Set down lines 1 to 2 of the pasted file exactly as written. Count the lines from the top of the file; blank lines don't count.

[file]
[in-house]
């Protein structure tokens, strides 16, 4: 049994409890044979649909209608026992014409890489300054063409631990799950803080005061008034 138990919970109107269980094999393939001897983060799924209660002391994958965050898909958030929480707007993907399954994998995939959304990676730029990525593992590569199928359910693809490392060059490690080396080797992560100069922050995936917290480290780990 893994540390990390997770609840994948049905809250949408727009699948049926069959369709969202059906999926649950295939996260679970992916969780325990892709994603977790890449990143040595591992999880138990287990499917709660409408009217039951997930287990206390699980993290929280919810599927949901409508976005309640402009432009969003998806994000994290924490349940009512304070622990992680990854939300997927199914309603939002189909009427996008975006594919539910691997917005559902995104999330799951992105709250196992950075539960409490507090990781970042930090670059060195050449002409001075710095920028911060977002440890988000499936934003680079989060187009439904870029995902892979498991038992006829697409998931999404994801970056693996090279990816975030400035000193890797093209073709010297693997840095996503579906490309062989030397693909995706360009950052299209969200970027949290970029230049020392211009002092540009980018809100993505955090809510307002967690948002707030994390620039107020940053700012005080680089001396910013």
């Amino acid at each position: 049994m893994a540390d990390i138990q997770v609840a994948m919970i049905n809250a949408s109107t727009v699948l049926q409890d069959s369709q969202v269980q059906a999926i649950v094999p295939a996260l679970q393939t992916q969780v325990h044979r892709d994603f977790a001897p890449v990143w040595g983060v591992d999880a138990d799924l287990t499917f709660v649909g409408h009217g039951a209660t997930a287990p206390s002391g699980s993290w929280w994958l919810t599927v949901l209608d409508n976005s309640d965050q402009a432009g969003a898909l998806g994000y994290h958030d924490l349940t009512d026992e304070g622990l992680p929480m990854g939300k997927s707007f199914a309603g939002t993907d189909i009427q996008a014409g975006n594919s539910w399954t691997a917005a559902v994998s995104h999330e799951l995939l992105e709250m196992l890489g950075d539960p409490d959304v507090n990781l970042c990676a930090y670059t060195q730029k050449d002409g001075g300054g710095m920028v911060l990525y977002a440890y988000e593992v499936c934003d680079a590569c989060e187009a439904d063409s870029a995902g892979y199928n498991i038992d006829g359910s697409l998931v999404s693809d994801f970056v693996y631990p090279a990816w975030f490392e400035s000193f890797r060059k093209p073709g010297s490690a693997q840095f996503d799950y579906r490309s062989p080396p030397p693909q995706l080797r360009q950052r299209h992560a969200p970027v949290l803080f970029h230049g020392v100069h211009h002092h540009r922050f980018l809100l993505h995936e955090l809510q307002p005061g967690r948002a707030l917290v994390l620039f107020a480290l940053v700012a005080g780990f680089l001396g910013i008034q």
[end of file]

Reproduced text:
[in-house]
């Protein structure tokens, strides 16, 4: 049994409890044979649909209608026992014409890489300054063409631990799950803080005061008034 138990919970109107269980094999393939001897983060799924209660002391994958965050898909958030929480707007993907399954994998995939959304990676730029990525593992590569199928359910693809490392060059490690080396080797992560100069922050995936917290480290780990 893994540390990390997770609840994948049905809250949408727009699948049926069959369709969202059906999926649950295939996260679970992916969780325990892709994603977790890449990143040595591992999880138990287990499917709660409408009217039951997930287990206390699980993290929280919810599927949901409508976005309640402009432009969003998806994000994290924490349940009512304070622990992680990854939300997927199914309603939002189909009427996008975006594919539910691997917005559902995104999330799951992105709250196992950075539960409490507090990781970042930090670059060195050449002409001075710095920028911060977002440890988000499936934003680079989060187009439904870029995902892979498991038992006829697409998931999404994801970056693996090279990816975030400035000193890797093209073709010297693997840095996503579906490309062989030397693909995706360009950052299209969200970027949290970029230049020392211009002092540009980018809100993505955090809510307002967690948002707030994390620039107020940053700012005080680089001396910013």